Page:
“We must be able to see the courage in their convictions of self identification with things beyond us, their mothers.”

“My friends just get me more than you do, Mom” was a sentence uttered by my eleven year old son recently. My first reaction was to be offended. How could you possibly believe this group of pre-pubescent quasi strangers understand my darling baby possibly more than me? I wondered. How could he think that they know him better when I carried him in my womb, witnessed his first steps, nursed him when he was sick and wiped his ungrateful little butt countless times?

Fortunately, instead  I took a deep breath and stepped back from the abyss, smiled at him and said, “I understand.”  Because objectively, I do understand. I get that he needs to feel recognized and a part of a peer group. I understand that part of him becoming a man is this painful process of individuation where he must make such declarations of separation from me and from what was familiar. So rather than seeing it as a kind of betrayal, it is in fact a sign of bravery. It is a brave and healthy thing to step in the direction of your peers away from the nest of home.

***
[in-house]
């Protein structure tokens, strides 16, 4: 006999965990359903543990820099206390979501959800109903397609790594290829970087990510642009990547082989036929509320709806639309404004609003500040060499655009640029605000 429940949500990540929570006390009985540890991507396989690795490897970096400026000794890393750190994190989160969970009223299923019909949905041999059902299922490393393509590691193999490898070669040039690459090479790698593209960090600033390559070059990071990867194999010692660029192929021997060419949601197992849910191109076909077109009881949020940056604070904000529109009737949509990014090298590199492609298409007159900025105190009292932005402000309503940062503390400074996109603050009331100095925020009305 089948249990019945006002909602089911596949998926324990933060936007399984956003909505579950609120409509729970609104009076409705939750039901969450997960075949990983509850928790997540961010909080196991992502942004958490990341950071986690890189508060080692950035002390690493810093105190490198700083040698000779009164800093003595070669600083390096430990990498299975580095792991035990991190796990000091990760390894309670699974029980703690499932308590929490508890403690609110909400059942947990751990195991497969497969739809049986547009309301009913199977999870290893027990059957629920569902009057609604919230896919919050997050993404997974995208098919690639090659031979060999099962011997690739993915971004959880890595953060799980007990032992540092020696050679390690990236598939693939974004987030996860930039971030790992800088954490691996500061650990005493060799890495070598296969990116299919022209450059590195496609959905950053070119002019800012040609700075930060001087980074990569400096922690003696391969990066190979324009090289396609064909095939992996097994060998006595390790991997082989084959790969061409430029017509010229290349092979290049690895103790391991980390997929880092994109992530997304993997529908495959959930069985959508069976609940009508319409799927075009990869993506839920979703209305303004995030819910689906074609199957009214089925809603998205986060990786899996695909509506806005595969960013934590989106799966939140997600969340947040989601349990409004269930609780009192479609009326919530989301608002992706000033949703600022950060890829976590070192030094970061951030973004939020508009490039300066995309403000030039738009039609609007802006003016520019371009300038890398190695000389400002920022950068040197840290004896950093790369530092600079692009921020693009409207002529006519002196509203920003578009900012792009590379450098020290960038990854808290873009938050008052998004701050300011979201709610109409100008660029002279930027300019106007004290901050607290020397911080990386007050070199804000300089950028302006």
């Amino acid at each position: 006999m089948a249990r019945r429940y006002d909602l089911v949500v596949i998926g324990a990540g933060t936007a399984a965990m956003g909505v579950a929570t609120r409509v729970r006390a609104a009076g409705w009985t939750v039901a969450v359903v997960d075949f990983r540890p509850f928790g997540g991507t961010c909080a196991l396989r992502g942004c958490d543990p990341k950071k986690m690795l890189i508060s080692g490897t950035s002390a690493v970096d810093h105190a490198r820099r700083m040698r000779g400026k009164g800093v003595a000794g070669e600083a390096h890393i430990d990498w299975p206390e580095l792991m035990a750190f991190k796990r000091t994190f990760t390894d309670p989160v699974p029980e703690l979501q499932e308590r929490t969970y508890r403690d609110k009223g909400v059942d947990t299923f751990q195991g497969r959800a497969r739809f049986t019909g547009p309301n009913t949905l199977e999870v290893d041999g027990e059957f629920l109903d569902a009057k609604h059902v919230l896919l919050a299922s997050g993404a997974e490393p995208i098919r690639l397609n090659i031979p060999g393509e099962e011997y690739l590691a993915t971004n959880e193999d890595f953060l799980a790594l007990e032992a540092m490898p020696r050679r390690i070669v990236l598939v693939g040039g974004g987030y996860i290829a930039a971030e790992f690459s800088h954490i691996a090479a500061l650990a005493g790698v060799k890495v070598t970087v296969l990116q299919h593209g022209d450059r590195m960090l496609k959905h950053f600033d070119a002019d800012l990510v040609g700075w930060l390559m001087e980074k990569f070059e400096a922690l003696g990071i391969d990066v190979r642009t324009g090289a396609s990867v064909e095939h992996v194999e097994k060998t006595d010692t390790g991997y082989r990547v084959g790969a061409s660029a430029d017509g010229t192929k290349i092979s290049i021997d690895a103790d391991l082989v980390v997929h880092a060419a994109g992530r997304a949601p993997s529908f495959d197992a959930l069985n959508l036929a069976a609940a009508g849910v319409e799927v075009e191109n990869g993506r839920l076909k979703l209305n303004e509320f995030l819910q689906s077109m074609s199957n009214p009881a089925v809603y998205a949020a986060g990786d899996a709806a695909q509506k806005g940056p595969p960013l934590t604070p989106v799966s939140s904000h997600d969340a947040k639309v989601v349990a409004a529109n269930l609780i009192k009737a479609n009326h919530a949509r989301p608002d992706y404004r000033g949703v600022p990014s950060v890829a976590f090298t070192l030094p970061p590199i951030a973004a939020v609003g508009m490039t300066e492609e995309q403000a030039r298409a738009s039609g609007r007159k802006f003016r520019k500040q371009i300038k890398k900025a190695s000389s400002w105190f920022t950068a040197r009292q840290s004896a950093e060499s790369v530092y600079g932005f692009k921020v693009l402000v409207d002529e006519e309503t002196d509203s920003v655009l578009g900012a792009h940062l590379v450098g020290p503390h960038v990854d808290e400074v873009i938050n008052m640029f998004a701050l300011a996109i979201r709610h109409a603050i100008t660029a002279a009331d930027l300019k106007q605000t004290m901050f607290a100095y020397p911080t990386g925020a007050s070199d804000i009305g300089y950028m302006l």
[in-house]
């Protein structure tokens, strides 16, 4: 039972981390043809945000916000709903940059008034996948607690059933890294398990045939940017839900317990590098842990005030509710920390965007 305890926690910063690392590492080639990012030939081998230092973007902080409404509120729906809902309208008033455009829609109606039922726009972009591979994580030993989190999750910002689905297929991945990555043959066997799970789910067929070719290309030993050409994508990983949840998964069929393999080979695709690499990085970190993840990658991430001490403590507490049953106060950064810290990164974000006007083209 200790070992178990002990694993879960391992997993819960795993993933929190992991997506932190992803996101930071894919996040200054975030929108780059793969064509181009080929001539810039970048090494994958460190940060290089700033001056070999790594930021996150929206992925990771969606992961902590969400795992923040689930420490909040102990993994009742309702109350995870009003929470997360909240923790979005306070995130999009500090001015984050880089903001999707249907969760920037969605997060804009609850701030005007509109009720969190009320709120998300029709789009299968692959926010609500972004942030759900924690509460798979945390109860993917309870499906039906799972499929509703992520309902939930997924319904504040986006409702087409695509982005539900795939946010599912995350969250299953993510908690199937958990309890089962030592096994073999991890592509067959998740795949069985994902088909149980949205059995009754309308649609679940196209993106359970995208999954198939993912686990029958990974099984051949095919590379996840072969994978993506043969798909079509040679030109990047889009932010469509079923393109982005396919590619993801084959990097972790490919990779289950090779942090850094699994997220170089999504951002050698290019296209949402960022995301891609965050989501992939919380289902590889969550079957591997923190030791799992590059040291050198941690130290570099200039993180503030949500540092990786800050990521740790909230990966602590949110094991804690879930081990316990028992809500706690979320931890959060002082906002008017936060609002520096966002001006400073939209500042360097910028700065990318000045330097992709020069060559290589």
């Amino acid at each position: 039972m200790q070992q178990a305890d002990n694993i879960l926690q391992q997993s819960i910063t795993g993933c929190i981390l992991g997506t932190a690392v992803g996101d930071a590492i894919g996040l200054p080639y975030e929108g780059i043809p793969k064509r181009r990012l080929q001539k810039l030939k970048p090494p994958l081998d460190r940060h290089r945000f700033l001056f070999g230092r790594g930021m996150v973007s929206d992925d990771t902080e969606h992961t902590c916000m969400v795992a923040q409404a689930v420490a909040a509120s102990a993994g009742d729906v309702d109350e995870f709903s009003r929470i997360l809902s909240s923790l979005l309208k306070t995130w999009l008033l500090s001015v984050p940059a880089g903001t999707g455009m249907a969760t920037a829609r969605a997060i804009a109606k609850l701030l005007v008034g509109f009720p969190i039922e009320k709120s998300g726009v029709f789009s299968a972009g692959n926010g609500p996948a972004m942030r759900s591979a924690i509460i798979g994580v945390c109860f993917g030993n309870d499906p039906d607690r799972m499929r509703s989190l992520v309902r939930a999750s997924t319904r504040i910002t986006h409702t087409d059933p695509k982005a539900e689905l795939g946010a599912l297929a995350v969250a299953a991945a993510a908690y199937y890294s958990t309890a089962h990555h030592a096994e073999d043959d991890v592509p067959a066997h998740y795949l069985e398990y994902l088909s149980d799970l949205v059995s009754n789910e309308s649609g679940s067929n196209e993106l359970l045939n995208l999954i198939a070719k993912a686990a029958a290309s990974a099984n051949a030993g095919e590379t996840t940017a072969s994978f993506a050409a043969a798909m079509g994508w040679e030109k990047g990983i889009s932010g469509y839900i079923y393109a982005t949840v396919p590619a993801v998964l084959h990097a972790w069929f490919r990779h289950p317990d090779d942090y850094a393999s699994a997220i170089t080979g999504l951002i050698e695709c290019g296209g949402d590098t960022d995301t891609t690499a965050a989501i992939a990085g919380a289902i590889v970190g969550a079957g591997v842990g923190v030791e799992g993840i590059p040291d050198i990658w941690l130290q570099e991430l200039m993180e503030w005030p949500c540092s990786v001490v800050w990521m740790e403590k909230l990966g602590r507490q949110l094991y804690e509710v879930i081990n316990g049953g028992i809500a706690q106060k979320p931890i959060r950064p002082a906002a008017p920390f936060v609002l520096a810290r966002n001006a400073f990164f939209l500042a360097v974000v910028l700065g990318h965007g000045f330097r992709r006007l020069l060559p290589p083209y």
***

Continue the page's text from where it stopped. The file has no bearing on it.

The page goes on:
As mothers there will be moments like these, some subtle and some more like a slap in the face, where our children must step away from us. How we react to them is key. We must be able to see the courage in their convictions of self identification with things beyond us, their mothers. In these years between childhood and the teen years, a very fragile process of self identification is happening. I am this, I am not that. Our tweens are making choices in figuring out who they are, and some of that involves declaring I am not your little baby boy anymore, Mommy. Yes he still calls me Mommy and I cherish it. I figure he will eventually revert to the cooler more irreverent ‘Mom’ label soon enough. But until then I will take every time he holds my hand and every time he still wants to call me mommy as a precious gift.

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